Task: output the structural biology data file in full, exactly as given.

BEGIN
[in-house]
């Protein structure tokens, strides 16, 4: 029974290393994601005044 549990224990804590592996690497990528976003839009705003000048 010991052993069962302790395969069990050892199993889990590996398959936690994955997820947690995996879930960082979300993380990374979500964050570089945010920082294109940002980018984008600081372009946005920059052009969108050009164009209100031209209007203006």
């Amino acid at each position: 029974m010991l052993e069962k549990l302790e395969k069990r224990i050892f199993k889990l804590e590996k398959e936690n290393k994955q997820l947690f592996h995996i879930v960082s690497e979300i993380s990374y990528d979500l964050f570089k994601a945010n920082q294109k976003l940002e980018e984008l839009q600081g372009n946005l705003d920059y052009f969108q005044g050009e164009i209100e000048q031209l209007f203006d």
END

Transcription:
[in-house]
């Protein structure tokens, strides 16, 4: 029974290393994601005044 549990224990804590592996690497990528976003839009705003000048 010991052993069962302790395969069990050892199993889990590996398959936690994955997820947690995996879930960082979300993380990374979500964050570089945010920082294109940002980018984008600081372009946005920059052009969108050009164009209100031209209007203006």
């Amino acid at each position: 029974m010991l052993e069962k549990l302790e395969k069990r224990i050892f199993k889990l804590e590996k398959e936690n290393k994955q997820l947690f592996h995996i879930v960082s690497e979300i993380s990374y990528d979500l964050f570089k994601a945010n920082q294109k976003l940002e980018e984008l839009q600081g372009n946005l705003d920059y052009f969108q005044g050009e164009i209100e000048q031209l209007f203006d």